The report, as Robert Cruickshank chronicles extensively, has its problems. It compares projected ridership on Florida’s line to that on the Acela Express, stating that it is unrealistic for the Sunshine State’s project to attract 2/3rds of the riders of the Northeast’s premier rail line. Of course, the study neglects to mention that other rail services in the Northeast, including Amtrak Regional and many commuter rail lines, attract many times that ridership. It compares Florida’s cost estimates to those California’s high-speed project, arguing that the Tampa-Orlando corridor will cost more than estimated, without noting that Florida’s right-of-way is already entirely reserved, unlike that of the Golden State. It suggests that the project will not be operationally profitable, despite the fact that nearly every high-speed rail project completed anywhere in the world has achieved as much. (In October 2010 YTD, for instance, the Acela Express made a profit of $17.7 million on total revenues of $45.7 million.)
That said, many of the report’s conclusions — that the state either abandon the project or develop a strict and comprehensive system by which to guarantee cost controls — are reasonable and should be implemented if Florida is to move forward.
Fundamentally, Mr. Cox argues that the state should enter into an agreement with a private builder and operator that would ensure that Florida taxpayers are not stuck with construction cost overruns or operations losses. If high-speed rail projects around the world have been operationally profitable, so should the Tampa-Orlando line, and private corporations should be able to accept the risk in buying train cars and beginning services, especially since the project’s construction costs are entirely covered by the federal and state governments.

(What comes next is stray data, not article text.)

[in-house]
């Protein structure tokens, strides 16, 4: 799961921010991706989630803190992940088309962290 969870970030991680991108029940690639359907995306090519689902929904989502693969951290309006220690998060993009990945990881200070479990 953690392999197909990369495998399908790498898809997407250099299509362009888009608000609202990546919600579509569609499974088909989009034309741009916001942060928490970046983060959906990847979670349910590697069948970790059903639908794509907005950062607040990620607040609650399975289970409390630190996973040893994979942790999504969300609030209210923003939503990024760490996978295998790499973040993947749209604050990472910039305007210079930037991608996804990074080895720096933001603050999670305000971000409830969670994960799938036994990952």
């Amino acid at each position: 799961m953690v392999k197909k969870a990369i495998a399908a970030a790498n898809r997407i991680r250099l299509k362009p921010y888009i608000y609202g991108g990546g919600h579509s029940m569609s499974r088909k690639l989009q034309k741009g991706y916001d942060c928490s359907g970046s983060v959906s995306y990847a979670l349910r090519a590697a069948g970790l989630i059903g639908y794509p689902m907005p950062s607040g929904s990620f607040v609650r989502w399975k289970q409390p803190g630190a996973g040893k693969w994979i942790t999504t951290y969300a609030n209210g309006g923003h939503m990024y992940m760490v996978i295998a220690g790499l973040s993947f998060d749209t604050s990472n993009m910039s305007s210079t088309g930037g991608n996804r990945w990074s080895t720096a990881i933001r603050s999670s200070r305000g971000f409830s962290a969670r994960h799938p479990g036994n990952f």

The rail authority previously announced that it expects to award a build-operate contract to a private consortium later this year. Many foreign and domestic firms have already expressed their interest in the program.
The study notes five conditions: One, the winning private bidder should assume all risks for construction cost overruns; Two, the state should have to provide no operating subsidies; Three, any changes in the project’s design that would increase costs should have to approved directly by the governor; Four, the government should provide no guarantees on debt taken on by the private companies (which should be minimal considering that the government is paying for construction); and Five, the project should be built in stages to guarantee cost controls.
Apart from the fifth condition, which seems largely unnecessary if the other four are implemented, these conclusions amount to reasonable advice to the new governor. If Florida is set on contracting out operations to a private operator (and it has been for a long time), it should take steps to ensure that risks on construction and operations are absorbed by that entity rather than by taxpayers. Similar agreements have become standard abroad.
If Mr. Scott commits to these rules, he should have no fear about devoting (largely federal) government dollars to the project — giving up on the project before at least attempting to construct it under these guidelines would be a mistake. Considering the positive response by companies far and wide to the project thus far, getting a bidder to agree to these conditions should not present much of a difficulty.
Image above: Proposed Orange County Convention Center Station, from Florida High-Speed Rail